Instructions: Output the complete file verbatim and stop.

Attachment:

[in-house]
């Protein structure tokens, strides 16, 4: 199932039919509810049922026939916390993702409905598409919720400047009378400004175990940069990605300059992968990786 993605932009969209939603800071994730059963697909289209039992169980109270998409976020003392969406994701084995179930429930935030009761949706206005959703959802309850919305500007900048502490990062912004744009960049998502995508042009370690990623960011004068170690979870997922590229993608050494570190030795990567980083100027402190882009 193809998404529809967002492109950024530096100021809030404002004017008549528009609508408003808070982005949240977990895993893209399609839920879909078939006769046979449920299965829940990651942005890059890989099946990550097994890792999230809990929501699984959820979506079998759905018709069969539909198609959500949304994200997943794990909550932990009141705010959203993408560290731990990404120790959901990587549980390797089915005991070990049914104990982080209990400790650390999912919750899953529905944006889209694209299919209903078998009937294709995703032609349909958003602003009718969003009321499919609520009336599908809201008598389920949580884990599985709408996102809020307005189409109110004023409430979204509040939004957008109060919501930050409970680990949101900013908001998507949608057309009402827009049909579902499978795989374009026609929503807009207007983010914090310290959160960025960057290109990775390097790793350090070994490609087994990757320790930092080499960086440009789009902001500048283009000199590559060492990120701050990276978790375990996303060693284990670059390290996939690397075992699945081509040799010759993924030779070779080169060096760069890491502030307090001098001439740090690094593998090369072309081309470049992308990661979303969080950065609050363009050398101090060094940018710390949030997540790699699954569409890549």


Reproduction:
[in-house]
């Protein structure tokens, strides 16, 4: 199932039919509810049922026939916390993702409905598409919720400047009378400004175990940069990605300059992968990786 993605932009969209939603800071994730059963697909289209039992169980109270998409976020003392969406994701084995179930429930935030009761949706206005959703959802309850919305500007900048502490990062912004744009960049998502995508042009370690990623960011004068170690979870997922590229993608050494570190030795990567980083100027402190882009 193809998404529809967002492109950024530096100021809030404002004017008549528009609508408003808070982005949240977990895993893209399609839920879909078939006769046979449920299965829940990651942005890059890989099946990550097994890792999230809990929501699984959820979506079998759905018709069969539909198609959500949304994200997943794990909550932990009141705010959203993408560290731990990404120790959901990587549980390797089915005991070990049914104990982080209990400790650390999912919750899953529905944006889209694209299919209903078998009937294709995703032609349909958003602003009718969003009321499919609520009336599908809201008598389920949580884990599985709408996102809020307005189409109110004023409430979204509040939004957008109060919501930050409970680990949101900013908001998507949608057309009402827009049909579902499978795989374009026609929503807009207007983010914090310290959160960025960057290109990775390097790793350090070994490609087994990757320790930092080499960086440009789009902001500048283009000199590559060492990120701050990276978790375990996303060693284990670059390290996939690397075992699945081509040799010759993924030779070779080169060096760069890491502030307090001098001439740090690094593998090369072309081309470049992308990661979303969080950065609050363009050398101090060094940018710390949030997540790699699954569409890549």